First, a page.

To Duplex or Not Duplex

As we were walking to the office Fakaofo was at Fanny’s sitting in
her umu chatting. He yelled, “Talofa” and said he needed to talk to
me but would come to the office. When we arrived at the office the
head teacher, Malipa, showed up with a panic look on her face.

 

She frantically informed me the toner on the copier had gone out and
they didn’t know how to load the new cartridge. They were in the
middle of final exams and had to delay them due to the lack of exam
papers. “Didn’t Fakaofo come get you?” she asked. I told her not to
worry and followed her to the school to help out. (Fakaofo never
showed back up to the office as the Pacific way is passing
conversations are much more important than any tasks you are about to
do.)

 

Amazingly the copier they have is better than most back in the states.
It was purchased by a benevolent tourist who simply asked them what
they needed. When they responded, "We need a new copier," he bought
the nicest one available.

 

As I started disassembling the toner package, which had to be shipped
in from Labasa (no running to Office Depot here), I realized the power
was not on. This was another lengthy step in the process as all the
male teachers had left for Nadi and they were the only ones who could
turn on the generator powering the school compound.

 

After about 10 minutes of searching, Fakaofo showed back up and
started laboring on the generator. The spring on the pull crank had
broken so the process of turning the blasted thing on is quite
lengthy. It involves wrapping a rope around the pulley while keeping
it taught, perilously holding it tight while gaining balance for the
heave, quietly saying a prayer that the engine will crank over this
time, and then giving it your best without tearing a rotator cuff.

After about three of four goes the engine turned over and we had
glorious power. Power is something you don’t take for granted on the
island!

 

We ventured back to the copier room, plugged everything in through the
maze of extension cords and power strips, and powered up the copier.
Since it was a new machine the instructions are all in graphic format
and very easy to follow. I made sure Melipa and Monika, a teacher,
watched in case such a tragedy happened again. I reflected at how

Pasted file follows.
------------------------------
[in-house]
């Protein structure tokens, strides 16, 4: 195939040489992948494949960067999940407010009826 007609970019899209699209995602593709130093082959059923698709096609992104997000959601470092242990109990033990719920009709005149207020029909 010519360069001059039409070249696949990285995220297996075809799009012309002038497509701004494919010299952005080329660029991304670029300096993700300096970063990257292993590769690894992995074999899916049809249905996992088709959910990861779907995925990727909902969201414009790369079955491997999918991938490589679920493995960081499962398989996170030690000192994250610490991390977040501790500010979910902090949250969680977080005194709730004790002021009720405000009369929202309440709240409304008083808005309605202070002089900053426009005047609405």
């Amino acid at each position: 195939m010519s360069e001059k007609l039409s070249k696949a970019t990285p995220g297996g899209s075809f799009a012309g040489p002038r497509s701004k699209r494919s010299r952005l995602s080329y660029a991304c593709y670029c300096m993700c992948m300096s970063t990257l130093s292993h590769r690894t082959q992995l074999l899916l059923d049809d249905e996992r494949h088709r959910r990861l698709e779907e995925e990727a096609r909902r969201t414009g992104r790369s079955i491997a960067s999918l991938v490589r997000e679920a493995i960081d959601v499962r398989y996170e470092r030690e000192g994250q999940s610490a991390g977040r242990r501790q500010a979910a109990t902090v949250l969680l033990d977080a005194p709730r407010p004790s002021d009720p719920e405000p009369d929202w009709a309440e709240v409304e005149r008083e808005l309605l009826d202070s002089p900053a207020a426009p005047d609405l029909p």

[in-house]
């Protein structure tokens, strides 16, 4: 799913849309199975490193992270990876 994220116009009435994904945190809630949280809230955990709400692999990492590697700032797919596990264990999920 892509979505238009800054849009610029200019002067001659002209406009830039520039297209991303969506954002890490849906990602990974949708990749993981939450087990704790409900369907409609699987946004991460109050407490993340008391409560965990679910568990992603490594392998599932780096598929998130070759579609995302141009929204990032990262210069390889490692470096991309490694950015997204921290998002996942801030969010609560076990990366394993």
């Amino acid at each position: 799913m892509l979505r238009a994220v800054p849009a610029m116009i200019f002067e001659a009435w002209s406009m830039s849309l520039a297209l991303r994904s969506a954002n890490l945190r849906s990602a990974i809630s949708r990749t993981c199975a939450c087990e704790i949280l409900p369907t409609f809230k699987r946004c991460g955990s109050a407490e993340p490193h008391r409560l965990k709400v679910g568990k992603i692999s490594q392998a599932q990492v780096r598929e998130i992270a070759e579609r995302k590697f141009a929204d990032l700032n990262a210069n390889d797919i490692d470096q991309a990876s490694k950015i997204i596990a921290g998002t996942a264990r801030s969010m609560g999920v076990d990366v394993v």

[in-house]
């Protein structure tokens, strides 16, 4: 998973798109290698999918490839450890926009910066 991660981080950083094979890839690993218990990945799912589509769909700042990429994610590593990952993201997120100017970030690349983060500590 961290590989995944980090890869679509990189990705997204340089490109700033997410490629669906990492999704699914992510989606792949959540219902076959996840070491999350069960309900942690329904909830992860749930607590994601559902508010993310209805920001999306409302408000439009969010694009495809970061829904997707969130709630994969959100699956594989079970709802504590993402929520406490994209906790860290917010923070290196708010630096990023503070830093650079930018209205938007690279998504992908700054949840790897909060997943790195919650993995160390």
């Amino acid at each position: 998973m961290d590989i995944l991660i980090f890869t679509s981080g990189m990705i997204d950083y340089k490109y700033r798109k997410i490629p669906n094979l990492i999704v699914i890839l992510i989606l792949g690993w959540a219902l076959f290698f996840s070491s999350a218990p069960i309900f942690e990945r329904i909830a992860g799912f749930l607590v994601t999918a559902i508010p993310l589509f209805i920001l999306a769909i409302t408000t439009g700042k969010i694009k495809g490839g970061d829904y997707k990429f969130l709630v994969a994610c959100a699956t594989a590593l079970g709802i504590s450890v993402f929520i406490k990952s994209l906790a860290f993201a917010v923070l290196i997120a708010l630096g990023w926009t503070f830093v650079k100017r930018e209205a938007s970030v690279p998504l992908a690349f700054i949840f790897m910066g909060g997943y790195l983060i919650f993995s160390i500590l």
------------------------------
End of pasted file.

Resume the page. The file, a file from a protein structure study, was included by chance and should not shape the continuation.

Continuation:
interesting it was that here I was in a third world country showing
teachers how to load toner into a copier. It was capacity building at
is finest. Back home I had done the same thing but it was mostly for
people whom where to lazy to do it or acted like they didn’t know how
so they wouldn’t be stuck doing it in the future.

 

These two genuinely wanted to learn but had to overcome their fear of
the large machine in the corner that represented four years of hard
earned salary.

After I showed them it was easy to use and the toner was safely loaded
with no explosions, tensions were eased and tragedy averted.

 

As Melipa started making copies I noticed she wanted to conserve paper
by copying on both sides. However, to do this she would run the first
page, flip it over and put in the paper tray, and the run the
remaining copies. When I inquired if this was how everyone did it she
said yes, even the clerk.

 

I quickly ran through another capacity building session on duplex
copying and showed her and Monika how the machine could scan the
entire document and then print both sides in sorted stacks in a
fraction of the time. As they watched the machine process the paper
in and out amazement filled their faces. It was truly a poetic moment
and probably increased their productivity 25%.

 

Later that evening as we attended a retirement dinner for one of the
teachers, Fakaofo was retelling the amazing feats the copier had
performed thanks to Mataio’s magic. I didn’t get every bit of the
story as it was in a language I don’t speak or comprehend at the
moment but his dramatic hand motions of a paper being run through the
copier duplex gauntlet and use of non Tuvaluan words like “machine”
and “computer” with random Mataio’s thrown in made it abundantly clear
the tale was of the days earlier copier conquest. Such are the simple
and satisfying stories of life in the Peace Corps. You come over
thinking you will change the world and end up training how to duplex
copy in rotate sort mode. And in the end you realize just helping
people out is all that really matters.



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“Sunset at the Railroad” by PCV Nicholas Baylor Hall. Namibia, 2011.